Long before Pinterest, there was the community cookbook, an authentic collection of shared recipes that told the story of a people and a place. We cooked from dozens of our dog-eared favorites to unearth vintage recipes for today's home cook.
Charleston Receipts, first published in 1950, is the oldest Junior League cookbook still in print. By all accounts, it remains the doyenne of the spiral-bound South. It’s remarkable not only for the lasting quality of its recipes, which inspire new generations of cooks and celebrate the natural bounty of the region, but for embracing the closely woven culinary heritages of the elite Lowcountry aristocracy and the Gullah people, descendants of the slaves who worked on the rice plantations in South Carolina and Georgia. Charleston Receipts Repeats, published in 1986, continues the tradition with more community favorites, including menus and recipes from local restaurants. Both cookbooks were inducted into the Walter S. McIlhenny Community Cookbooks Hall of Fame.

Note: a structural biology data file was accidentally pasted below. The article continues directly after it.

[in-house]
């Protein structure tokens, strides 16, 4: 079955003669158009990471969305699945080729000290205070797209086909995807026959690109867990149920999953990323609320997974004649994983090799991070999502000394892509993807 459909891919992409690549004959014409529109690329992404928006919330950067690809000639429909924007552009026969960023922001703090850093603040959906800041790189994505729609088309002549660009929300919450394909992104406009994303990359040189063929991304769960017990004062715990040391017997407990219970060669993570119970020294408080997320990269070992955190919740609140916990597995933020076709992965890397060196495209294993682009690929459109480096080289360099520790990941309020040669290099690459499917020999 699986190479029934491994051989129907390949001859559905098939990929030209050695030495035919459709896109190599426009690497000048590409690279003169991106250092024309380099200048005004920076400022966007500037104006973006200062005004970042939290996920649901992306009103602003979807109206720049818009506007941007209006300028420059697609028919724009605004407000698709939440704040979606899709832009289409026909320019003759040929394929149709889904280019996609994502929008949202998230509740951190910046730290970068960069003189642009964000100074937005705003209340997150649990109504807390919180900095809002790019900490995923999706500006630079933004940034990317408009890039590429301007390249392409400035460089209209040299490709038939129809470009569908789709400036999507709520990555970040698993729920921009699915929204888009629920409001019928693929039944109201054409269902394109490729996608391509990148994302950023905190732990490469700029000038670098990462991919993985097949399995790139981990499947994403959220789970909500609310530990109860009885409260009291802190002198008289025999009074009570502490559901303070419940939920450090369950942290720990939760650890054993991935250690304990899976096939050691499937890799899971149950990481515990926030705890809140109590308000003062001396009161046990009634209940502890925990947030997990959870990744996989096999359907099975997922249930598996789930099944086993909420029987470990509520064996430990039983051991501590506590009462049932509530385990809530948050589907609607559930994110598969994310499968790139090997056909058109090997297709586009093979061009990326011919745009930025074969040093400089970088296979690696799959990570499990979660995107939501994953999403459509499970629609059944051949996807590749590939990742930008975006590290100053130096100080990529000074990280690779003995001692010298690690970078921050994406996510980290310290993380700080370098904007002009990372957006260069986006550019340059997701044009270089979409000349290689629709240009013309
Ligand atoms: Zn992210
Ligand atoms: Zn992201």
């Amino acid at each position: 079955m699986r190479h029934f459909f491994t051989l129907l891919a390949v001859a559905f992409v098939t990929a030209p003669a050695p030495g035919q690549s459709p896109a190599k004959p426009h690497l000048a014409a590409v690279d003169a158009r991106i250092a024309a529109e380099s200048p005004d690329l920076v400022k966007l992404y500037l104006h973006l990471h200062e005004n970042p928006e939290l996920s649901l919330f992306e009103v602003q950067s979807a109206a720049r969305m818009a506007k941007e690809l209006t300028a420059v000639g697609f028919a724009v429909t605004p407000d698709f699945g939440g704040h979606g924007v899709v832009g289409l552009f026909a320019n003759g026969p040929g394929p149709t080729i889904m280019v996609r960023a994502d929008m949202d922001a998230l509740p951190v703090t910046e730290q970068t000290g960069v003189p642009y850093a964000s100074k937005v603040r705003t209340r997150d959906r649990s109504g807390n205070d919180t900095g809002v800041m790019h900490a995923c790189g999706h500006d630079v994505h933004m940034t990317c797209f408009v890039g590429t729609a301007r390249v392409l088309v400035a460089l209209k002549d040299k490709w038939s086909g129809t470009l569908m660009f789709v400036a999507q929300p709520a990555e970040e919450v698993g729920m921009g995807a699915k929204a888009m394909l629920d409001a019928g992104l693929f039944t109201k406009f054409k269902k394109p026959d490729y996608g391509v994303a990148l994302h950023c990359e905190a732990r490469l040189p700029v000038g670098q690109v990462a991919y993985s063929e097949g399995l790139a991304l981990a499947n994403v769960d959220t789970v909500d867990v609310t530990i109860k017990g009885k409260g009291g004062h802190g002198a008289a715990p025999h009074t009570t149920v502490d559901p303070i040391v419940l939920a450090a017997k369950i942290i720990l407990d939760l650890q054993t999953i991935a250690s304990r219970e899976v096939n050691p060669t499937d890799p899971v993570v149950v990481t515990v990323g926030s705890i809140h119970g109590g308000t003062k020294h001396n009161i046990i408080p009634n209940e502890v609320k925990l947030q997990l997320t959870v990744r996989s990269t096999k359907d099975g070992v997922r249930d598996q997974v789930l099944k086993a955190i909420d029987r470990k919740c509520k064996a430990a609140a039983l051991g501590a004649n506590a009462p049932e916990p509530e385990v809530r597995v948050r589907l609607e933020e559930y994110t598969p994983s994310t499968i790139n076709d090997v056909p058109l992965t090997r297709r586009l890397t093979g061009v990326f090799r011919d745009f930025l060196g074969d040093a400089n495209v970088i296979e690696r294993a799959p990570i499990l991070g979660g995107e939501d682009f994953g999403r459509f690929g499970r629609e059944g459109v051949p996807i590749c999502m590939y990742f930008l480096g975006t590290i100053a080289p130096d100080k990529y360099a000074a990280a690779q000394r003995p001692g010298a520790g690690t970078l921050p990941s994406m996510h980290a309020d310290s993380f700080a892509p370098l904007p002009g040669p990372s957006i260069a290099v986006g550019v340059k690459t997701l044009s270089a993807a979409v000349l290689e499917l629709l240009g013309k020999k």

Recipe: Mrs. Ralph Izard’s Awendaw